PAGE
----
That was of course the very line fed by the Aquino (Part II) administration to the general public through its much vaunted propaganda machinery—that our economy was doing just swell under our dear leader BS, perhaps in an attempt to hide his pathetic record in economic management, if indeed he even tried to dip his fingers into it.

Well, for the past four years under our dear leader BS, this country grappled with problems like high unemployment rate (more 7 percent), not to mention the high “underemployment” rate (18-19 percent); the desperate state of infrastructure in land, air and sea transport, which was the root of our problems in traffic, port congestion, airline schedule delays; or the high power rates (highest in Asia), not to mention the impending power shortage in 2015 that is already expected to paralyze entire industries in the whole of Luzon.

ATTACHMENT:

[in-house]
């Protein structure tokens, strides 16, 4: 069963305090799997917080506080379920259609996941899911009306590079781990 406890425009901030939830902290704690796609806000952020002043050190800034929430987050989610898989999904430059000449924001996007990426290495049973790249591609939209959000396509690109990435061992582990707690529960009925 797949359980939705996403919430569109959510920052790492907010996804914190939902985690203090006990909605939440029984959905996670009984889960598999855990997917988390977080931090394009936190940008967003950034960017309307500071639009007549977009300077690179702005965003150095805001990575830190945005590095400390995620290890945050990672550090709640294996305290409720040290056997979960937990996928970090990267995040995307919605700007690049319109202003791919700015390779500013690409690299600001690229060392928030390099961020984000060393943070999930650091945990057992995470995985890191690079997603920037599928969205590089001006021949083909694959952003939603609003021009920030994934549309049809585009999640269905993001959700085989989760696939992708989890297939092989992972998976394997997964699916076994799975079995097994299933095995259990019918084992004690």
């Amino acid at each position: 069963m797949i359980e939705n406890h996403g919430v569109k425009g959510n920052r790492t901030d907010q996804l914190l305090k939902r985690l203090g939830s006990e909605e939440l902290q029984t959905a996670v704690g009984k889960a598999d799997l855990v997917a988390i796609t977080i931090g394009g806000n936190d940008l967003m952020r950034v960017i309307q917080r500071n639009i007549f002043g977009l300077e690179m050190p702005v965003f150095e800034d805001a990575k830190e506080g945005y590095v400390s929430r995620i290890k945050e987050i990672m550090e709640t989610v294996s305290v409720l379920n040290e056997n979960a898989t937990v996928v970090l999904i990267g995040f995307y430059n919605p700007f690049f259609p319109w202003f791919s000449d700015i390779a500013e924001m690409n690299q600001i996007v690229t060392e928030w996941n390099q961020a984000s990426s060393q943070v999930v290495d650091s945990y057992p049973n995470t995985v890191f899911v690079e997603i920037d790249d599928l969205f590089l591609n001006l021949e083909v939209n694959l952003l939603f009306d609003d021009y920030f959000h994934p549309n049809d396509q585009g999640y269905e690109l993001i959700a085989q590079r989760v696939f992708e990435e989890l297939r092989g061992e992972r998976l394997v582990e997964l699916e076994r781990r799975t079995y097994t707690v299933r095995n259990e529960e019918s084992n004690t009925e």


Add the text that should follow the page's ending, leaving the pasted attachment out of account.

To top it all, we hardly heard any news about any comprehensive solution to all those problems besetting the business sector—and thus all of us who depend on the business sector for our jobs.

And so on the “record high” FDI last July, what our beloved BSP forgot to tell us in its media statement was this: We still attract the least amount of FDIs among the original five members of the Asean.

Yes, boss, compared to the FDIs flowing into Singapore, Indonesia, Malaysia, Thailand—and now even Vietnam—our FDI was still wretchedly shamefully miserably small. It is as if the foreign investors were much like bettors at the racetracks, putting money in the Philippines as a hedge—you know, as “insurance bet,” a just-in-case-by-some-freak-accident-it-wins bet.


In other words, it was not an economic feat at all.